Takahashi in 2009 with the Mets
|Hanshin Tigers – No. 72|
|Starting Pitcher / Coach|
April 16, 1969 |
Yokohama, Kanagawa, Japan
|NPB: April 8, 1995, for the Hiroshima Toyo Carp|
|MLB: May 2, 2009, for the New York Mets|
|NPB: 2010, for the Hiroshima Toyo Carp|
|MLB: September 25, 2009, for the New York Mets|
|Earned run average||2.96|
|Earned run average||4.33|
Ken Takahashi (高橋 建 Takahashi Ken, born April 16, 1969) is a Japanese former professional baseball player. He played for the Hiroshima Toyo Carp in 1995–2008 and the New York Mets in 2009. He returned to the Carp in 2010.
Takahashi was born in Yokohama, Kanagawa, Japan. On February 6, 2009, Takahashi declared himself a free agent and expressed his desire to play in Major League Baseball. He later signed a minor league contract with an invitation to spring training with the Toronto Blue Jays.
Takahaski signed a minor league contract with the New York Mets on March 30, 2009, and was called up to the Major Leagues on April 26. He made his MLB debut on May 2, coming into the game in the middle of the third inning to replace Óliver Pérez. Takahashi became only the third player in the post-World War II era to make his MLB debut at age 40 or older, joining Satchel Paige (42 for the Cleveland Indians in 1948) and Diomedes Olivo (41 for the Pittsburgh Pirates in 1960).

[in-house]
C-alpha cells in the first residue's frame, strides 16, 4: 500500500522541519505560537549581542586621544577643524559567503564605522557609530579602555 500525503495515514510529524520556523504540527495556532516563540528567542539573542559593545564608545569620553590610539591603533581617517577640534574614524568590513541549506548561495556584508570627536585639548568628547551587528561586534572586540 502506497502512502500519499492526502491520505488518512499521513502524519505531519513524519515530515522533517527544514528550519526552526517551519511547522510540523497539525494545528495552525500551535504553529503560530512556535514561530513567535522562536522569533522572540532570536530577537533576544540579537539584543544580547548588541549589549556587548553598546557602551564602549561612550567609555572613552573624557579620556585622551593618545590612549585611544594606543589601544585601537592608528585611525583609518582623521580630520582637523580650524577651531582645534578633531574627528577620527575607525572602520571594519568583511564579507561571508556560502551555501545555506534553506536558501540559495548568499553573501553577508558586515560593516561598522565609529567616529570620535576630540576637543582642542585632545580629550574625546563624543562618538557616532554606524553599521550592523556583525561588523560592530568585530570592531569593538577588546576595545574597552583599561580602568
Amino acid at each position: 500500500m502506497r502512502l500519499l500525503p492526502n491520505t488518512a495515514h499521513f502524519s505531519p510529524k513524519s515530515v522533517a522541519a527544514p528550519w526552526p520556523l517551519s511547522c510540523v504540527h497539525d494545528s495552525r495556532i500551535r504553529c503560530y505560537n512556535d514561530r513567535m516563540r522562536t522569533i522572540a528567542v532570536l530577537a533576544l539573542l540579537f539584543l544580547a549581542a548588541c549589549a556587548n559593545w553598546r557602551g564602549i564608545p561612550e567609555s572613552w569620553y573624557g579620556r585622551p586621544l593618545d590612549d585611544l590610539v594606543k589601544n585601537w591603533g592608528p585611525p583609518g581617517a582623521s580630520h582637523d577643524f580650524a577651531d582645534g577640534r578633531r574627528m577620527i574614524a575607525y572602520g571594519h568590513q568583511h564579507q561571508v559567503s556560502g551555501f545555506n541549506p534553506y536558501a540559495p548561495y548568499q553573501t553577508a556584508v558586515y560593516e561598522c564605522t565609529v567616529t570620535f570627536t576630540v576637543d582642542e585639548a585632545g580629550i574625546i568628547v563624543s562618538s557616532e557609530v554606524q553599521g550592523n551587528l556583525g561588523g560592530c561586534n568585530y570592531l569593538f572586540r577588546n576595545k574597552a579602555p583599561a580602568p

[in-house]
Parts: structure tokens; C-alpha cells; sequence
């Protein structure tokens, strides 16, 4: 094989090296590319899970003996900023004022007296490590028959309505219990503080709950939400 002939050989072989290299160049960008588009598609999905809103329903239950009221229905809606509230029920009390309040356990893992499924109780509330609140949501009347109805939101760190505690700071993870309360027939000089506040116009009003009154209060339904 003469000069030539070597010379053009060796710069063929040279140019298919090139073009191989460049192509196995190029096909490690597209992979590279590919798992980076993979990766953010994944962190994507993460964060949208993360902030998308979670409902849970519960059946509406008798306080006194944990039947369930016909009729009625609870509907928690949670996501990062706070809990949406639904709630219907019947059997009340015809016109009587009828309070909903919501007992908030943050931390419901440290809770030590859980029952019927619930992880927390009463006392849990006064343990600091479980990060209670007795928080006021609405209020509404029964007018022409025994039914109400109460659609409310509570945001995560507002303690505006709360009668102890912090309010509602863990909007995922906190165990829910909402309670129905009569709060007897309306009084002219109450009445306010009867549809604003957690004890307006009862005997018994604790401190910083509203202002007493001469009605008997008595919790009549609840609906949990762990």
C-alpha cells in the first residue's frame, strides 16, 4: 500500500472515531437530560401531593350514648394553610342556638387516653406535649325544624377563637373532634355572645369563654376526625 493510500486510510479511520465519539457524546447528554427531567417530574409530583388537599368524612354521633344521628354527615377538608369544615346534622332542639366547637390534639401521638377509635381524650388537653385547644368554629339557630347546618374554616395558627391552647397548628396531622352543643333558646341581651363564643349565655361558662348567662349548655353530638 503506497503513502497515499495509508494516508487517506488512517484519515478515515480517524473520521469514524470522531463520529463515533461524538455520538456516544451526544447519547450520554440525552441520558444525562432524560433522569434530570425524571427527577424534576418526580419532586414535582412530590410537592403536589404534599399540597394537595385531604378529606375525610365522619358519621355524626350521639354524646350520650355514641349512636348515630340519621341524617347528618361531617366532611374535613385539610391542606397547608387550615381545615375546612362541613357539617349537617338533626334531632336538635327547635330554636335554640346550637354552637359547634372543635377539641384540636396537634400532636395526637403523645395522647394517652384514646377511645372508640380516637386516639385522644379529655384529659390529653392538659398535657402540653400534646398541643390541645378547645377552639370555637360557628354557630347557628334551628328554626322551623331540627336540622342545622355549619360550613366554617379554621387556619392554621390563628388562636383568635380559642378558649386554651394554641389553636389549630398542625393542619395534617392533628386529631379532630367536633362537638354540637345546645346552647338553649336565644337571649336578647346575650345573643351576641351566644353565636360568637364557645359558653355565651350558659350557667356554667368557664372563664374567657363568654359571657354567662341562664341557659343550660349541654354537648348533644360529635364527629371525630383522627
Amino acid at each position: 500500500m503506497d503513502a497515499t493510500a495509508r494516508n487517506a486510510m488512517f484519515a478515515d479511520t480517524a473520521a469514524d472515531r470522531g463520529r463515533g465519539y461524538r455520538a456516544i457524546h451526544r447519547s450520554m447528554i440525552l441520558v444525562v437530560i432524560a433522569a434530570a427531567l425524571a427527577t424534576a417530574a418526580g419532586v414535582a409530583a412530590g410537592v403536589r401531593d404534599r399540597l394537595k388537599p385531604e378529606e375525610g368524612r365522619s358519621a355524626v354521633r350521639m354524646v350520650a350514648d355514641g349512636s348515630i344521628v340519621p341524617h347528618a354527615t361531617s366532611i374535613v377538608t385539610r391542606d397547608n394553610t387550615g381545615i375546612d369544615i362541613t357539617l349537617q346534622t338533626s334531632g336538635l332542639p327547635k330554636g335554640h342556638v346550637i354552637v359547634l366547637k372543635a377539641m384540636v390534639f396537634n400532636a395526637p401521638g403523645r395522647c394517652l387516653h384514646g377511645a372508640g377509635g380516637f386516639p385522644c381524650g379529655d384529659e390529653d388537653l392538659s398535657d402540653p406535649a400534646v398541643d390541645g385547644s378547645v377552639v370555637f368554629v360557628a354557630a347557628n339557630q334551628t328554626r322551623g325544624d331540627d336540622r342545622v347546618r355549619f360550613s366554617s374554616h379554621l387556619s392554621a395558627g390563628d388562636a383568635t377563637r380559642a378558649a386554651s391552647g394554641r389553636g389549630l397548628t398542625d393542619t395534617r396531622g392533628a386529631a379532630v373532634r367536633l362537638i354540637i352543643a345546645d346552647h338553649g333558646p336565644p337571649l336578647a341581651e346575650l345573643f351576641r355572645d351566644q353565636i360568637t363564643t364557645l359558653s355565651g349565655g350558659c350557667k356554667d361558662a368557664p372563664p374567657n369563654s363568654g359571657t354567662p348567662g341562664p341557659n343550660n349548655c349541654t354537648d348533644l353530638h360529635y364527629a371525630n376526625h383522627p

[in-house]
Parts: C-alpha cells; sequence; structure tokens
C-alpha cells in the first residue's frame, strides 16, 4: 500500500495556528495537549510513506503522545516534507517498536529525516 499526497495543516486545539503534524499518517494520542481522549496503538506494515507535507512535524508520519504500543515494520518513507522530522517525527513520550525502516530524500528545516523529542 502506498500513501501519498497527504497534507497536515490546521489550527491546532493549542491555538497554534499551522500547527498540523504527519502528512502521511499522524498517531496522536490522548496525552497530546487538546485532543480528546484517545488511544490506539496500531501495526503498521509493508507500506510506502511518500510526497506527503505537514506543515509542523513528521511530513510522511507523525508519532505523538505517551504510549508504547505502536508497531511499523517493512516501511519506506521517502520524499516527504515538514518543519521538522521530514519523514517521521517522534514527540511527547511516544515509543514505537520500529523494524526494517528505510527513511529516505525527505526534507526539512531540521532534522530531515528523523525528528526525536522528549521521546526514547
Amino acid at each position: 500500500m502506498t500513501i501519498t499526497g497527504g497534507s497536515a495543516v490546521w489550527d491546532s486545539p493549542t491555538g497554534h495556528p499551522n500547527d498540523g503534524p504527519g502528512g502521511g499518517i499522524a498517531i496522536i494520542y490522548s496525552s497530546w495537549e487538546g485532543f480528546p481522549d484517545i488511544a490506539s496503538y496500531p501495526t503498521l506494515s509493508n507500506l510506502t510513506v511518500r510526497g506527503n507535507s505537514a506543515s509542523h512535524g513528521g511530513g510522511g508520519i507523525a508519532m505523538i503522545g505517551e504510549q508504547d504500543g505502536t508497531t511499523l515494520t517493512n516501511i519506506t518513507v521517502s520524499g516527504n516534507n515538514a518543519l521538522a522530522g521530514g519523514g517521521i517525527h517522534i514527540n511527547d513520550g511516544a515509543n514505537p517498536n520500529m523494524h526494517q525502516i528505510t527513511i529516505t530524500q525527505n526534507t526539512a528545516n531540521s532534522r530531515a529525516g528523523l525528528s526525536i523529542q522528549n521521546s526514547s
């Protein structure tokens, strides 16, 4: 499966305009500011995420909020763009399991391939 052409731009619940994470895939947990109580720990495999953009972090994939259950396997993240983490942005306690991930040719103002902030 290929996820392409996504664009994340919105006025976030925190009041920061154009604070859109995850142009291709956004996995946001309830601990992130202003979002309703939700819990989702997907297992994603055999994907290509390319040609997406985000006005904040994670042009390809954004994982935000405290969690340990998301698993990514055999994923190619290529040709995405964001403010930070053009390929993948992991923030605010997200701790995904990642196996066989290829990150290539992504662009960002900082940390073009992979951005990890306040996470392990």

Takahashi was released by the Mets on October 20, 2009.
- Jordan Bastian (2009-02-06). "Takahashi, Jays finalize deal". MLB.com. Retrieved 2009-02-06.
- Costa, Brian (2009-06-26). "New York Mets designate reliever Casey Fossum for Assignment; Call up Ken Takahashi". The Star-Ledger. Retrieved 2009-06-27.
- Bart Hubbuch (2009-05-03). "Takahashi joins select few". New York Post. Archived from the original on 2009-05-05. Retrieved 2009-05-03.
- Lennon, David (2009-10-20). "Takahashi owned Howard; now he's gone". Newsday. Retrieved 2009-10-20.
- Nippon Professional Baseball career statistics from JapaneseBaseball.com
- Career statistics and player information from Baseball-Reference, or The Baseball Cube
|This biographical article relating to a Japanese baseball pitcher is a stub. You can help Wikipedia by expanding it.|